This study examined whether socioeconomic status has a differential effect on the survival of adults diagnosed with cancer in Canada and the United States.
The Ontario Cancer Registry and the National Cancer Institute's Surveillance, Epidemiology, and End Results (SEER) program provided a total of 58 202 and 76 055 population-based primary malignant cancer cases for Toronto, Ontario, and Detroit, Mich, respectively.
Socioeconomic data for each person's residence at time of diagnosis were taken from population censuses.
In the US cohort, there was a significant association between socioeconomic status and survival for 12 of the 15 most common cancer sites ; in the Canadian cohort, there was no such association for 12 of the 15 sites.
Among residents of lowincome areas, persons in Toronto experienced a survival advantage for 13 of 15 cancer sites at 1-and 5-year follow-up.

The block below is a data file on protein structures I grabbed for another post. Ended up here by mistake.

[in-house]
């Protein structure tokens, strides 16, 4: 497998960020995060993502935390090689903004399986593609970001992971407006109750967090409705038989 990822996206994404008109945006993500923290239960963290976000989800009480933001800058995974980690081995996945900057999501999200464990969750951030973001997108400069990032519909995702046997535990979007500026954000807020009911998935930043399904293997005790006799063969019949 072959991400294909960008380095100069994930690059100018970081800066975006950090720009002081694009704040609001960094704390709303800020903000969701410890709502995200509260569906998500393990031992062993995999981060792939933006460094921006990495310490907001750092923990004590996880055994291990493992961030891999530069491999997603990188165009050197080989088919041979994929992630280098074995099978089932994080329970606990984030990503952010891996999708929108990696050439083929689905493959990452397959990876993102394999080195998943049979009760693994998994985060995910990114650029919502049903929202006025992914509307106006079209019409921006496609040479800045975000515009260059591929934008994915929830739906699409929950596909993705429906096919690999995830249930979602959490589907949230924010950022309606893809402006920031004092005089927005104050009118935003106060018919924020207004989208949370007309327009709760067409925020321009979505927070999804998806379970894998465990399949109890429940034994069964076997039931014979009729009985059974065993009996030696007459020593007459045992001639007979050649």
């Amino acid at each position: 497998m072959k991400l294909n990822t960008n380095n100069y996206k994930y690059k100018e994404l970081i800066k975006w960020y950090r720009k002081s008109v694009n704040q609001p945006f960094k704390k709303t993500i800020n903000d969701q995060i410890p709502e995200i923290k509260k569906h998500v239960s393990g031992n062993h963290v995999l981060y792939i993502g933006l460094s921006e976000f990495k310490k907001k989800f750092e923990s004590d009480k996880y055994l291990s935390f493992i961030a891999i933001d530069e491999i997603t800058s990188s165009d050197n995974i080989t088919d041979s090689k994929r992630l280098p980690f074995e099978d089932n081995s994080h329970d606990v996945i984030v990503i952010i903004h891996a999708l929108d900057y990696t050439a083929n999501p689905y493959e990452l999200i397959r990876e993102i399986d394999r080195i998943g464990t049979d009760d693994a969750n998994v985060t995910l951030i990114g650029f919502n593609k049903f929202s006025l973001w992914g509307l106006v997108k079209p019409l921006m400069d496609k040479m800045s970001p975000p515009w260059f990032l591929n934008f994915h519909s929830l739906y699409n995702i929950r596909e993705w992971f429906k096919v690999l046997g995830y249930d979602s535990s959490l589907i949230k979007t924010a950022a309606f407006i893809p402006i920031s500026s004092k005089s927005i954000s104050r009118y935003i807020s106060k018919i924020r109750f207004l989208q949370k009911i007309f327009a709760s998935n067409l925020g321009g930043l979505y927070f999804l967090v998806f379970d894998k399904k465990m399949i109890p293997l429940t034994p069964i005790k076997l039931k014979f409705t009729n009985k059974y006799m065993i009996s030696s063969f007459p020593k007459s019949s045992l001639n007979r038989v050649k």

No such between-country differentials were observed in the middle-or high-income groups.
The consistent pattern of a survival advantage in Canada observed across various cancer sites and follow-up periods suggests that Canada's more equitable access to preventive and therapeutic health care services is responsible for the difference.
Mots-clés Pascal : Tumeur maligne, Statut socioéconomique, Pauvreté, Inégalité, Santé, Epidémiologie, Survie, Homme, Etats Unis, Amérique du Nord, Amérique, Canada, Etude comparative
Mots-clés Pascal anglais : Malignant tumor, Socioeconomic status, Poverty, Inequality, Health, Epidemiology, Survival, Human, United States, North America, America, Canada, Comparative study
Notice produite par :
Inist-CNRS - Institut de l'Information Scientifique et Technique
Cote : 97-0447559
Code Inist : 002B30A01A2. Création : 03/02/1998.